Can you explain this relationship between strong governments and precarious workers?

The gradual stages of the liberalization era shifted the balance of class power from labor to capital, which created opportunities for employer associations to push governments in their preferred direction. Governments of the right as well as the left therefore stimulated job creation by liberalizing the labour market. Strong governments are unrestrained in this regard, because they are internally united and have enough seats in parliament. As a result, they can marginalize trade unions to prevent lengthy and costly negotiations. Weak governments, by contrast, need trade unions for consensus mobilization, which creates opportunities for trade unions to strike policy deals for precarious workers. Variations in government strength best explain why trade unions in Social Democratic countries like Denmark and especially Sweden faced remarkable defeats in labor market reform, whereas their counterparts in a Conservative country like Austria remained influential and could thus enhance the protection of precarious workers.

What motivated you to write this book?

What I find striking is the gradual breakdown of the long-term employment relationship in favour of flexible short-term jobs. Among the middle classes of my generation – the so-called “millennials” – this shift is often welcomed, because it can create greater autonomy in working life. You can switch jobs and adapt working hours according to your current life situation or desire for self-realization. This is certainly a great progress for well-educated people without problems in making ends meet or reconciling work-family life.

But I care more about the other side of this story: in-work poverty, unpredictable income, low protection when unemployed or retired. While “flexibility” means greater autonomy for some, it means greater insecurity for others. I wanted to understand when political actors respond to the social demands of workers that are unemployed or on temporary ‘atypical’ contracts, as they face the costs of growing flexibility on contemporary labour markets.

Why do you think this is important?

Precarity is associated with several trends that are detrimental to democracy and society. First, we know that precarious workers are less likely to vote, because they gradually lose faith in the political system. This refers to a process of political resignation so impressively captured by Marie Jahoda, Paul Lazarsfeld, and Hans Zeissel in their seminal study Die Arbeitslosen von Marienthal. I vividly remember reading this book when I was in high school, as it has shaped my way of thinking about unemployment ever since. Second, it is clear that precarious workers are more likely to face economic poverty, unequal life chances, poor health, and even an increased relative risk of suicide. Understanding how political actors respond to precarity is thus of great political and social significance in contemporary capitalism.

 

Philip Rathgeb is a post-doctoral researcher in the Department of Politics and Public Administration at the University of Konstanz.

Why Strong Governments are Bad for Precarious Workers

The importance of telling stories… but whose story?

Jean Cocteau once wrote that ‘the poet does not invent, he listens’ in order to tell a story. But is there an art to this? Robert Saviano recently argued that he tells stories about Italian Mafias because he constantly seeks to raise awareness to fight them more effectively and he has succeeded extremely well in that. But do his stories always have to be so dark and uber-naturalistic for his message to attract a mass audience? No.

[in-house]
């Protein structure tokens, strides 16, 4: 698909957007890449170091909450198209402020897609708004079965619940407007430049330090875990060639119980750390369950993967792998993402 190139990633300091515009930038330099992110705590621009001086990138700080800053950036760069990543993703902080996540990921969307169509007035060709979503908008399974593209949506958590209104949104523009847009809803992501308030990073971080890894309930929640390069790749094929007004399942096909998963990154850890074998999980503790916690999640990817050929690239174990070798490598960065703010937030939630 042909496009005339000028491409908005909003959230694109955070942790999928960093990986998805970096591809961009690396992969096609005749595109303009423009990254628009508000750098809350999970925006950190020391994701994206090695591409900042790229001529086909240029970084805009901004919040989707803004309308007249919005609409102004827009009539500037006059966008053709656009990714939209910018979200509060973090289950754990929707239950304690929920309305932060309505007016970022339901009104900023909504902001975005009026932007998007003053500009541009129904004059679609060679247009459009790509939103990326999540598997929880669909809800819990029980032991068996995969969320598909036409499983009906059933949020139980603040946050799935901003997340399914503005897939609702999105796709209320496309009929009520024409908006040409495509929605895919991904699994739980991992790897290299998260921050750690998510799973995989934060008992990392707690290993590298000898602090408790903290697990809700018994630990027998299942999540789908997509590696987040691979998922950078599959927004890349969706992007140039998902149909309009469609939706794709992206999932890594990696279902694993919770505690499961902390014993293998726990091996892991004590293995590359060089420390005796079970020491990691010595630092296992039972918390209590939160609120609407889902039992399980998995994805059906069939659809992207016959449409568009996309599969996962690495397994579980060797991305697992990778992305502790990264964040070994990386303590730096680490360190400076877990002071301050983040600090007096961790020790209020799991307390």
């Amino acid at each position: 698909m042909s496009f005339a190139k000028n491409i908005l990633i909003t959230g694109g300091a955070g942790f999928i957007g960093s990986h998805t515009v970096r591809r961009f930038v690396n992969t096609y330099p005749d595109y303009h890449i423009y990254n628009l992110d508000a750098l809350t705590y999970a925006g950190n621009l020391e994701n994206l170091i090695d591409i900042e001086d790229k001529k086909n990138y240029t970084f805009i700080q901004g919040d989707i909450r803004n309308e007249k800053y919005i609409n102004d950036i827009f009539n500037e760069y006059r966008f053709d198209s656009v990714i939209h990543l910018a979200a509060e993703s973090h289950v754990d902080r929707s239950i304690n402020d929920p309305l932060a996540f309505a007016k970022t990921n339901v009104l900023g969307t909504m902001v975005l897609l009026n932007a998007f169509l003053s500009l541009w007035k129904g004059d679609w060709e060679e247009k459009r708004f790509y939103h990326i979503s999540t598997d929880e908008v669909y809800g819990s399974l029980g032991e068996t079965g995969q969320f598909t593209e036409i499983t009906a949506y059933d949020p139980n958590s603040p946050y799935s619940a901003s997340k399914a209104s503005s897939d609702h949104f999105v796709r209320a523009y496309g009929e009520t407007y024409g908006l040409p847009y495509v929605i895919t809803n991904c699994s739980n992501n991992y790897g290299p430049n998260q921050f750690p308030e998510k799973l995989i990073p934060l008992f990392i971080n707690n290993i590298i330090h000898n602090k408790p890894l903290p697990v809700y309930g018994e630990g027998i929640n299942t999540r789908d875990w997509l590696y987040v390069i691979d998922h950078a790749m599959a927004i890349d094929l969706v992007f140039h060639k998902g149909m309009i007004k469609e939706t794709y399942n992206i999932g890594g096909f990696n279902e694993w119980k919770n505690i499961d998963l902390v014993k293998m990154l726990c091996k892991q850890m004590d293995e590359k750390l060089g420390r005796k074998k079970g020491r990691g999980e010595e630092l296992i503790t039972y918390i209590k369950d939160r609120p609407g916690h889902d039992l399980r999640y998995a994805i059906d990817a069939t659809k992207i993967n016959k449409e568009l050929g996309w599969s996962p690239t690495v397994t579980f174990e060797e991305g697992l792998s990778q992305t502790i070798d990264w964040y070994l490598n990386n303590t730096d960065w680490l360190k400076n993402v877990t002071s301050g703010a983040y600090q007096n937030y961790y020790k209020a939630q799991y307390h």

There are many examples of Camorra stories which include different voices, registers, and tones. In Francesco Rosi’s film ‘Le Mani sulla Città’, there is a scene where during a council meeting, the councillors put their hands up and shout ‘our hands are clean, we have got clean hands’, implying that they are not involved in corruption. This one single act summarises the story of corruption which Rosi is trying to tell. More recently, in the Neapolitan Mafia musical, ‘Ammore e Malavita’, the Camorra is portrayed with humor as a harsh reality, but the love story between the Mafia hitman Ciro and Fatima, the witness-nurse, shows that alternatives to the Camorra life are possible, and we laugh at the couple’s attempt to escape it.

FELIA COVERLike Sciascia, Roberto Saviano believes that ‘mafia stories are our defence against organized crime’. And there is no doubt that he is right about the importance of telling stories to help break down l’omertà, (the law of silence), disband traditional stereotypes and introduce a dose of reality. As part of my research for The Invisible Camorra, I too was keen to let the criminals have their say, and use their voices to explain their clan’s mobility around Europe. Adopting a bottom-up, insider’s perspective of the many camorristi who travelled across Europe, I was able to trace their presence and activities in the UK, France, Spain, Germany, and the Netherlands. This allowed me to get a taste of their thinking but at the same time, a better-informed overview of their rationale and consequent actions. By using their language, I became fascinated by their mind-set, their choices and acts, which forced me to go beyond the obvious scenarios.

However, I soon realized that it would have been simplistic to leave this one-sided view of their behaviour unchallenged. I too needed to listen to other individuals, those in the wider community and context. After all, criminals do not exist in a vacuum; they act and think in relation to their civil society, the economy and politics and as a researcher interested in un-packaging the complexities of this criminal phenomenon, it was necessary for me to give a voice to all the actors involved. Therefore, I collected the stories of the camorristi, but also of all those who interacted with them (police officers, anti-mafia judges, expert observers, and state witnesses). This helped me produce a multi-dimensional, multi-layered story.